• Each nation will declare their “Intended Nationally Determined Contribution” (INDC) instead of the UNFCCC mandating cuts, but even the declared INDCs are not enough to meet the 1.5 degree Celsius goal. The emissions cuts pledges made so far still leave the world on track for at least 2.7 degree Celsius increase in global temperatures this century. 
  • A key part of the deal is therefore the mechanism designed to make countries pledge to deeper emissions cuts in future. This goal will be achieved by beginning with an INDC base of reductions in greenhouse gas emissions from 185 countries and covering more than 90% per cent of global emissions were made. 
  • However, neither China nor India representing about a third of world greenhouse gas emissions and the other developing nations committed to reductions. Instead they are projecting when their greenhouse gas emissions will peak. The agreement asks that countries should aim to “reach global peaking of greenhouse gas emissions as soon as possible, recognizing that peaking will take longer for developing country Parties, and to undertake rapid reductions thereafter in accordance with best available science”.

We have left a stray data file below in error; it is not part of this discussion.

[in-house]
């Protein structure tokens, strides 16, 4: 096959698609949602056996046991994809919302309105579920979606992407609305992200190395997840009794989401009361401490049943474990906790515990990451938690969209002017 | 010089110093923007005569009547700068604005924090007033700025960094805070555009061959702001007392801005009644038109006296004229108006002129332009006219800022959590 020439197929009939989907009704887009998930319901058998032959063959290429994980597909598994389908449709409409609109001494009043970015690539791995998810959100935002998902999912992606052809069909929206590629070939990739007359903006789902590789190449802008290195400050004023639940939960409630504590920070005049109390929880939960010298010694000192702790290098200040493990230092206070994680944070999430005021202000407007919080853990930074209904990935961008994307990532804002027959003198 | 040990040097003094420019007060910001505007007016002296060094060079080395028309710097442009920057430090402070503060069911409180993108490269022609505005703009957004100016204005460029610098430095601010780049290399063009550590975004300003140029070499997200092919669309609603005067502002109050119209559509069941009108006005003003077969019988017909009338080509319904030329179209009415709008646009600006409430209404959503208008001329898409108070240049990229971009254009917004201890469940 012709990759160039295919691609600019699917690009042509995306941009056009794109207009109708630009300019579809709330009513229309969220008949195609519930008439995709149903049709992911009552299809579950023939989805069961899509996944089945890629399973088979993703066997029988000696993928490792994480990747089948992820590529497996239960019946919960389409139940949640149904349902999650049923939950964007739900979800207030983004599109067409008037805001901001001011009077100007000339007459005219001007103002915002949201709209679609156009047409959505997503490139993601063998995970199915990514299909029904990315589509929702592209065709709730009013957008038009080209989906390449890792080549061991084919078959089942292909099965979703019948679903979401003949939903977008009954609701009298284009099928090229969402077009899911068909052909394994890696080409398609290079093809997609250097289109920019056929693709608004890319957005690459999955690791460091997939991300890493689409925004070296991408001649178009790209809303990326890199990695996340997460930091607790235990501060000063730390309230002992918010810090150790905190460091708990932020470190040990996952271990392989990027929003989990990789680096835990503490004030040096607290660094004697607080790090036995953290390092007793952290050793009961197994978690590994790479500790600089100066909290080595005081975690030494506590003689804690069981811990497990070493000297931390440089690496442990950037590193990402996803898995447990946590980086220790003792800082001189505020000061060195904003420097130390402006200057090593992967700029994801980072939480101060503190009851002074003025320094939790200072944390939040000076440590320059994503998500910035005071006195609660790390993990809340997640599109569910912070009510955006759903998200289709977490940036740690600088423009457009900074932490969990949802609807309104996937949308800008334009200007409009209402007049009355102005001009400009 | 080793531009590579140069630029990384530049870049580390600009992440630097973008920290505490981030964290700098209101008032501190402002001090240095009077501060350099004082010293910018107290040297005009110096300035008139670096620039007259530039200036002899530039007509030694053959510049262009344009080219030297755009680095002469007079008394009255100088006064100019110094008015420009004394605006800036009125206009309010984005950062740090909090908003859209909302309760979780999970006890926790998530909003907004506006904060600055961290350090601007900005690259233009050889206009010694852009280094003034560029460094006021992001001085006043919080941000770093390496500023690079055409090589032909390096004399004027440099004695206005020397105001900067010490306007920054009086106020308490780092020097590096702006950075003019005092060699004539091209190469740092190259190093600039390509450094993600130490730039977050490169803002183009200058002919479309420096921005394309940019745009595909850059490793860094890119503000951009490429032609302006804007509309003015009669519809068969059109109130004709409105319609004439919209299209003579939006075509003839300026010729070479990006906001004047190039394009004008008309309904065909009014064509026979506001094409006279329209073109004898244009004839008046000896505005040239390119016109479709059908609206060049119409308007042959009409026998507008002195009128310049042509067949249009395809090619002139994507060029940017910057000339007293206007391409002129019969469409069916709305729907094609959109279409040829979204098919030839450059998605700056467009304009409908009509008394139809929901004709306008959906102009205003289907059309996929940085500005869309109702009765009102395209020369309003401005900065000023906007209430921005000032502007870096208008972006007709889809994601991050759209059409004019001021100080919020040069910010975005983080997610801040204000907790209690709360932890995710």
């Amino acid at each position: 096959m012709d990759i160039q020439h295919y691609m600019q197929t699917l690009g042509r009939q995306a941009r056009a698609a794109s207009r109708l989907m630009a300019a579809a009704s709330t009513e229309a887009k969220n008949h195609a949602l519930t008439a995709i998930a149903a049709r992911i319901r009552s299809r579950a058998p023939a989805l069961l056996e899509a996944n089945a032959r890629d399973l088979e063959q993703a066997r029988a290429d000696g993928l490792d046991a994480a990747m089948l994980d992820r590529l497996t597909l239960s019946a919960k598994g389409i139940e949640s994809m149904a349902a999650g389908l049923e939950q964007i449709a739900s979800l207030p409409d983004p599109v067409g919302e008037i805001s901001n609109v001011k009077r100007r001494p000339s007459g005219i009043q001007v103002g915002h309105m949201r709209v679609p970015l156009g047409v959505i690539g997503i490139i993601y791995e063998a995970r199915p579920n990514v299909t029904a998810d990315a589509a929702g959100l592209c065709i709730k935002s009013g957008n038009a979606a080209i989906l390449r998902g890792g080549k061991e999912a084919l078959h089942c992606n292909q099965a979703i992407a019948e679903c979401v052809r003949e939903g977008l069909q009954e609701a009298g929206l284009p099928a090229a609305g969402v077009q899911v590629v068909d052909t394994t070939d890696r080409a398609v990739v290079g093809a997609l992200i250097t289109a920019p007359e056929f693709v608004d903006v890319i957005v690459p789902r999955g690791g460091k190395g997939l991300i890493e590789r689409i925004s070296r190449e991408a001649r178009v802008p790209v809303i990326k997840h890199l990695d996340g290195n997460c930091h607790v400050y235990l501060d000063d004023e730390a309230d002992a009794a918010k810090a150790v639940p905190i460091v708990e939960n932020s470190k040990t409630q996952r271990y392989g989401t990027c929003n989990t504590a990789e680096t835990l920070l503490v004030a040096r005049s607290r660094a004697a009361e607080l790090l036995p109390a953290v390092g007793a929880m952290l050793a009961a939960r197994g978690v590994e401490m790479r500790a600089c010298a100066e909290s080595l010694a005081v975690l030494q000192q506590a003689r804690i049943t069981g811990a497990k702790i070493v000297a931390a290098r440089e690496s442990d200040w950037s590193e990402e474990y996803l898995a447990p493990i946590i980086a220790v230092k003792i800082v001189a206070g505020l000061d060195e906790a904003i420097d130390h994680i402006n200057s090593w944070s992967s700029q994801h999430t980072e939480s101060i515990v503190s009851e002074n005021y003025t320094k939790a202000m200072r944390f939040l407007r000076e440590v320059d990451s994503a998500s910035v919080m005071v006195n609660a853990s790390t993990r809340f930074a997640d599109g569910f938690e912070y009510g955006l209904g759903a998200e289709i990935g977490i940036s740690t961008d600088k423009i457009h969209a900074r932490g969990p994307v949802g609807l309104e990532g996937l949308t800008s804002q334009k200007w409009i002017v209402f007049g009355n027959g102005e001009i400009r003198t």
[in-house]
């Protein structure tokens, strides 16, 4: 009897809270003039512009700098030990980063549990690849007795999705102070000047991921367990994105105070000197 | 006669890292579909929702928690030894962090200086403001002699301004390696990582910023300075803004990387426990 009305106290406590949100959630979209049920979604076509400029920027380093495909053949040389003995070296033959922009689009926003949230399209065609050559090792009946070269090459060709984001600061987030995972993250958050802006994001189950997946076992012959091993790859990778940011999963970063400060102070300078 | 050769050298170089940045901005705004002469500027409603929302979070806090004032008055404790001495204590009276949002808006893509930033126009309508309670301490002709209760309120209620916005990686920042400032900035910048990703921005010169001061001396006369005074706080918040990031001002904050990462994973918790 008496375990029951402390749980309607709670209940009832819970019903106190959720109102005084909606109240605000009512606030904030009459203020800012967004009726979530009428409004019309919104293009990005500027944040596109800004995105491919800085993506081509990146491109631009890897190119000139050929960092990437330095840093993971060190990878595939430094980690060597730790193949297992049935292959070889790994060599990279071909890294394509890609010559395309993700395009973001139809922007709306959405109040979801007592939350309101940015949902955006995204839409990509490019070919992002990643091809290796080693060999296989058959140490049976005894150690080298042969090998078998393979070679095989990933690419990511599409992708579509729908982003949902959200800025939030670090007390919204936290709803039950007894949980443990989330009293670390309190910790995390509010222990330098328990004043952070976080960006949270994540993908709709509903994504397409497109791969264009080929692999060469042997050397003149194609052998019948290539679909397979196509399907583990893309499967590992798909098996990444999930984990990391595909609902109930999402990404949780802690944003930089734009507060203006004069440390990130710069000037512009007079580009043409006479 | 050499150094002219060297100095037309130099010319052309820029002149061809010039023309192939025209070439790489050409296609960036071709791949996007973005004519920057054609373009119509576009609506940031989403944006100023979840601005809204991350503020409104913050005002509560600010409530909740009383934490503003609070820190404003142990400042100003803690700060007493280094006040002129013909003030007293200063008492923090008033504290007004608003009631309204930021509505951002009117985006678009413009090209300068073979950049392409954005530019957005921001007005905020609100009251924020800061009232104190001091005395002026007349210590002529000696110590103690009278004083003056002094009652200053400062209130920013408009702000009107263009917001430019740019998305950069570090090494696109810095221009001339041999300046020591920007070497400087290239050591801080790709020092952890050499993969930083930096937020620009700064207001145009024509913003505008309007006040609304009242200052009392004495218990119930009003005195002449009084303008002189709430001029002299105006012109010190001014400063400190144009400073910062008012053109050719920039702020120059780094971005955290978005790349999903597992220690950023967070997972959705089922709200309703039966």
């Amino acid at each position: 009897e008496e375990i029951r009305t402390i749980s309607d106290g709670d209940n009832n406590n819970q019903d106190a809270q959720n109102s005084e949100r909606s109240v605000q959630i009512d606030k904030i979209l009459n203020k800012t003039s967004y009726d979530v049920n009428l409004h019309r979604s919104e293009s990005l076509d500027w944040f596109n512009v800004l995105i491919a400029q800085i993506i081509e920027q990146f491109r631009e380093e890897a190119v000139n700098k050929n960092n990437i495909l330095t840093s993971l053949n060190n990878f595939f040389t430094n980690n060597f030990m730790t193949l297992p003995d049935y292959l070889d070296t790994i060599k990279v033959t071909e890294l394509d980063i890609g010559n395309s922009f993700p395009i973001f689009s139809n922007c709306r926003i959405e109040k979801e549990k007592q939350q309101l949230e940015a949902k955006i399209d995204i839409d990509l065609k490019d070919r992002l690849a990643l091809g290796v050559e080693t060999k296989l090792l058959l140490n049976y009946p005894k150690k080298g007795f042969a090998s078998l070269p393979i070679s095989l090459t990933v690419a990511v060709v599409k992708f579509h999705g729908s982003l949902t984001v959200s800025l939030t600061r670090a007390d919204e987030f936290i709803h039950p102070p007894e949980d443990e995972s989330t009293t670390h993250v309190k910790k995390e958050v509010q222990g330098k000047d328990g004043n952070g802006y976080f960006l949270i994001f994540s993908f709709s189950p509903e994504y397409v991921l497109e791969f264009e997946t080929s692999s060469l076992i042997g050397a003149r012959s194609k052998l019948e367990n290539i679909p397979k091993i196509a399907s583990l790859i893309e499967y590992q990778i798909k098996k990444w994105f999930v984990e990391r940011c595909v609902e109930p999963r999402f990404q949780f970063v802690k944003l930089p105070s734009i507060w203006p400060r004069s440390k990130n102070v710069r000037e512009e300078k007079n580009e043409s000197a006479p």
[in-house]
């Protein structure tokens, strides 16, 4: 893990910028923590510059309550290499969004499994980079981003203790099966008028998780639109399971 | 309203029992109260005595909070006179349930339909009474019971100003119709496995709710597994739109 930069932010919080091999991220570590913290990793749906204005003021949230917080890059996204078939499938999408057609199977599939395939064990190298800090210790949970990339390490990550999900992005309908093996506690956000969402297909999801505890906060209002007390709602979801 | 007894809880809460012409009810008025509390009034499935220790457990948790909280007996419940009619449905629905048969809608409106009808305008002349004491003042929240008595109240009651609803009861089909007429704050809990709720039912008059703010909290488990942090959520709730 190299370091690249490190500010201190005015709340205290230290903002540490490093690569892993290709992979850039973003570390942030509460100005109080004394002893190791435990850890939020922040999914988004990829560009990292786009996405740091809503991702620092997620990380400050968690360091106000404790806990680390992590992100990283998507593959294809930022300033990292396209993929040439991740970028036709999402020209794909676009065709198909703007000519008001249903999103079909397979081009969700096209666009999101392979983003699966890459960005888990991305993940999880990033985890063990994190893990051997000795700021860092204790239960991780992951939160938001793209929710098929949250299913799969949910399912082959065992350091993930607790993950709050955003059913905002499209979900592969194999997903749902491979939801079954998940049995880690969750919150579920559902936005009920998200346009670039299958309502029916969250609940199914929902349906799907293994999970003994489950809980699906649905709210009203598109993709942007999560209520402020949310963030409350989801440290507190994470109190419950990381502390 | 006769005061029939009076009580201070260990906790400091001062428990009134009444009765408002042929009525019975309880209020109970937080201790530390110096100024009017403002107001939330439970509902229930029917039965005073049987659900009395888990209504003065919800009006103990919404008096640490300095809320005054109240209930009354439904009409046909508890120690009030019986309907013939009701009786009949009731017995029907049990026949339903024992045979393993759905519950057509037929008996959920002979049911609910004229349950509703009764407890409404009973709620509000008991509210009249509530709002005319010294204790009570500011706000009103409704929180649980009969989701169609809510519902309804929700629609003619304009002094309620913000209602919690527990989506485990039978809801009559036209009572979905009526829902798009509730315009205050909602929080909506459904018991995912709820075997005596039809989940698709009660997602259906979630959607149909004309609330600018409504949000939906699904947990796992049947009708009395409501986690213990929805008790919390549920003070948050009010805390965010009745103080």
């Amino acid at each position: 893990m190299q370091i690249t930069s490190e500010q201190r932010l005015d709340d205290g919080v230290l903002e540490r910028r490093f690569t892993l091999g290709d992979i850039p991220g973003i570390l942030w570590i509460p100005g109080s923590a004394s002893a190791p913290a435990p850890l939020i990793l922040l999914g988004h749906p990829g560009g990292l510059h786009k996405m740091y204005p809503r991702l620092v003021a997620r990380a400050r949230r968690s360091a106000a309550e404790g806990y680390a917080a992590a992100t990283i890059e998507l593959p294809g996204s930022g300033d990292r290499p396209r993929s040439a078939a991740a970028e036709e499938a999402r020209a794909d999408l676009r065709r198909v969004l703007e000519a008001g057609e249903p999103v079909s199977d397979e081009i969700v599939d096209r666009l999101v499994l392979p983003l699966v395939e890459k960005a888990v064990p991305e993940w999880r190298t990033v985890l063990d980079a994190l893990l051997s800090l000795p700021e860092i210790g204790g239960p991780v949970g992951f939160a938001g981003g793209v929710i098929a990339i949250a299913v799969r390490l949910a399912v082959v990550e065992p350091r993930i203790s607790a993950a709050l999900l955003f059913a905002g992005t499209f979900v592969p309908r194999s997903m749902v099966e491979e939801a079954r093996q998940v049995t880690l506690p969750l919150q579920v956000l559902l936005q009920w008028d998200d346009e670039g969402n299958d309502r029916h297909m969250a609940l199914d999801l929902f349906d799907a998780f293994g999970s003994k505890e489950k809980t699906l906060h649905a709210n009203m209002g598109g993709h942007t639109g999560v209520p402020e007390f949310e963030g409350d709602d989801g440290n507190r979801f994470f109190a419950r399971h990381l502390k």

• The countries are requested to review their climate plans by 2018 before the agreement takes effect. 
  • In addition, the agreement includes a review of goals and progress towards the goals every five years with the first happening in 2023. 
  • The loss and damage section of the agreement says they "intend to continue their existing collective mobilization goal through 2025." This just means that the nations will continue the $100 billion (US) finance plan where, developed countries are obliged to 'mobilise' $100 billion (US) a year of public and private finance to help developing countries through 2025, and then by 2025 set a new and higher goal "from a floor of $100 billion.” This serves as a mechanism for addressing the financial losses vulnerable countries face from climate impacts such as extreme weather but does not provide for any liability compensation. Although many poorer countries wanted increased finance to be a legally-binding requirement, the US made it clear it would never ratify such a deal. 
What is missing from the deal: